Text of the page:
Friday, October 10, 2014
Pentapedes are falling down on your head now
Try to block with arms and hands
Arms and hands
Arms and hands
Try to block with arms and hands, still they bite you
Pentapedes are out for blood
Out for blood
Out for blood
Pentapedes are out for blood, we must stop them
Volunteer to crush the bugs
Crush the bugs
Crush the bugs
Volunteer to crush the bugs and save your country!
Anti-pentapede propaganda and recruitment video, ca. 2031. Source: the Sapient War national archives.
Thursday, January 30, 2014
It was amazing, in the beginning. We clicked right away, and got involved pretty quickly. He was smart, funny, energetic, and passionate. As time went on, we became more comfortable with each other, but cracks began to show - he was more outgoing, more interested in going out to concerts or other events. We tended to want to stay in. I believe that was what eventually did us in; complacency in our routine in conflict with his desire to do more and different things.
The end hurt when it came, but we have passed through it and allowed it to change us, hopefully for the better.
I will remember those 340 days fondly, but I hope that they were not the only ones we will get to spend with him. Thank you, Pat.
Sunday, August 04, 2013
In Embassytown, Avice Benner Cho relates the events of her life, leading up to and including the radical transformation of Embassytown and its residents. Embassytown, the book's eponymous city where the majority of the plot takes place, is a pocket of human-breathable space on an environmentally hostile (to humans) planet, Arieka. The planet's native inhabitants, Ariekei, are incredible bio-engineers whose language requires two vocal streams to speak - and a single living mind behind it. In order to accommodate communication, the humans on the planet have created Ambassadors: cloned human twins, raised to serve as interpreters to the Ariekei and ostensible leaders of the little colony, linked through empathic implants and kept identical through careful daily physical syncing.
The first third of the book largely concerns itself with the past - Cho's childhood and her relationship with her linguist husband Scile, while the remainder recounts the events following the introduction of an outsider Ambassador, EzRa, who causes Arikei society to fall apart.
I really enjoyed Embassytown. There are lots of strange new (at least to me) science fictional concepts to enjoy, and I love language, so the sections dealing with Scile and the language of the Ariekei (simply called "Language") were especially interesting. The format was a little unusual; there was a lot of jumping back and forth during the first third of the book that made it difficult to follow at times, especially given the convention of specifying time spans in hours (such as kilohours and megahours). Ultimately, however, the order of prior events is less important than their facts and consequences.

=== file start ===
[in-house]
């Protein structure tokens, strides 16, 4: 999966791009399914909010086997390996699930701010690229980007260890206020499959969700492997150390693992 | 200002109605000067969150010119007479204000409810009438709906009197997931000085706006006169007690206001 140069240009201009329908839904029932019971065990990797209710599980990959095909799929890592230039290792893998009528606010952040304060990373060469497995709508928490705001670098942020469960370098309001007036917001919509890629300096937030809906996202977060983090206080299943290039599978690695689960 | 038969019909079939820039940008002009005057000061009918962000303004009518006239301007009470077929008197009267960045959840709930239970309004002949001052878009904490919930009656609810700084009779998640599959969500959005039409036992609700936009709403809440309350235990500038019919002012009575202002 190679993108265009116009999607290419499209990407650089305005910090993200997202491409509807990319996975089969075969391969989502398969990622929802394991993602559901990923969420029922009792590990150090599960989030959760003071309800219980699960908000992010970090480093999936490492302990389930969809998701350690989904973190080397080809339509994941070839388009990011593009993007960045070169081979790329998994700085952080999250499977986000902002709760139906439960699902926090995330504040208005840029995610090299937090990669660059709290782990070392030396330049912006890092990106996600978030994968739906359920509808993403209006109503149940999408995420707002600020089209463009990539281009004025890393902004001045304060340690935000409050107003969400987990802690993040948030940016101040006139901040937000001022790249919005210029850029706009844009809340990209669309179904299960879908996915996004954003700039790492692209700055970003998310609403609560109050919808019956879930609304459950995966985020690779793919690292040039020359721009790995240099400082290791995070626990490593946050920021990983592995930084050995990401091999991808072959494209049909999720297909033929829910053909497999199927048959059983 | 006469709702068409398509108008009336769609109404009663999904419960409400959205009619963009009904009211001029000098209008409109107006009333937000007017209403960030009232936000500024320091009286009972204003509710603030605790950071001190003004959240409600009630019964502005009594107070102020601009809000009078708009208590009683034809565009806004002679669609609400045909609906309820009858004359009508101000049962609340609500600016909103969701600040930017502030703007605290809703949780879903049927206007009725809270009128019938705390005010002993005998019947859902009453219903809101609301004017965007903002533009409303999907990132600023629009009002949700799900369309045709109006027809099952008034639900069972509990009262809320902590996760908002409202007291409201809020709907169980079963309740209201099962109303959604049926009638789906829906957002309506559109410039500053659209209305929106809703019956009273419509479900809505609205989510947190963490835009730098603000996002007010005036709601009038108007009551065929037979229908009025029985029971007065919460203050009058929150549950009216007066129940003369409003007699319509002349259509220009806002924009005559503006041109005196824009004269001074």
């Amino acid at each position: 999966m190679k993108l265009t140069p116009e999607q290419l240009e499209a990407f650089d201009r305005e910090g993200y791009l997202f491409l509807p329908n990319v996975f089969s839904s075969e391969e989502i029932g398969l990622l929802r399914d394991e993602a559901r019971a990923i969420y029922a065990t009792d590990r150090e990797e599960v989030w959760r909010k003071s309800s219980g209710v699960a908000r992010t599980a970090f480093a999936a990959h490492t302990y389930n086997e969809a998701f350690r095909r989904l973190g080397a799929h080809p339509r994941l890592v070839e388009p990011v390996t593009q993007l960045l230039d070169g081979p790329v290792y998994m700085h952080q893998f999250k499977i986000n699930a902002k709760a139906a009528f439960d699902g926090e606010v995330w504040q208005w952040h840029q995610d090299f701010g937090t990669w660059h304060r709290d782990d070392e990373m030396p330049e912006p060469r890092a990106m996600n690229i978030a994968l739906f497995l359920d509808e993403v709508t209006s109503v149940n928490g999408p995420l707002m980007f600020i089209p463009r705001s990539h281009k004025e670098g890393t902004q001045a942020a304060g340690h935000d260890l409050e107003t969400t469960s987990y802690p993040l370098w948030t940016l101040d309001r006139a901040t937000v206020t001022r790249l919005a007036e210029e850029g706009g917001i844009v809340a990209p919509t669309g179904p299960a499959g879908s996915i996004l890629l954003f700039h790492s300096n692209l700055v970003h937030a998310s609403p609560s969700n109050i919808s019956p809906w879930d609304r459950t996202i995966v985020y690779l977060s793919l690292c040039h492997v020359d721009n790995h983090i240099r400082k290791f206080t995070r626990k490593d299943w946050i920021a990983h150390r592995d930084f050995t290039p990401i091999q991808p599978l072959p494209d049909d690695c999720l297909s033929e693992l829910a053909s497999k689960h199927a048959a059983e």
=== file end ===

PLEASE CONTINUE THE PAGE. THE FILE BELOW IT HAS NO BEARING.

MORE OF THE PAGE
One aspect of the book that I particularly liked was that it took a relatively tight view of events, a tighter view than the reader realizes at the time, and then provided a twist that expanded that view - twice. This shows a level of world-building beyond the simple aspects of the single story, but also the skill and care to not allow it to bog down the plot.
While there were a lot of new ideas to get a grasp on, I found it more comprehensible than Perdido Street Station, although I have the impression they are set in the same universe. I would recommend it for pretty much any science fiction reader, but particularly those with an interest in linguistics.
Unfortunately, the compose key doesn't seem to be active by default in Ubuntu 13.04 (at least, for me it wasn't). Fortunately, you can restore the functionality quite easily.
First, open up the system settings application, either by clicking the icon in the sidebar or typing "system settings" into the Unity search bar.
Then, select "Keyboard Layout"
In the "Keyboard Layout" window, click the "Options" button in the lower right of the window.
Find "Compose Key position" in the list, and click it to open it up. Select the desired key(s).
Sunday, July 28, 2013
To upload a book on the web, just go to Google Play -> Books -> My Books (or go to https://play.google.com/books/uploads )...
An upload dialog will appear.
Select the files you want to upload, and they will be immediately uploaded and imported! (Google notes that large files may take some time to be processed.)
Sunday, January 13, 2013
Thursday, September 27, 2012
Sometimes I feel like a tree
My roots spread out below
While my twisting branches reach for the sky
My roots soak up the nourishing rain
My unfurled leaves soak up the sun
A gentle breeze rocks me
And I breathe deeply, and sigh
Peaceful in my life as a tree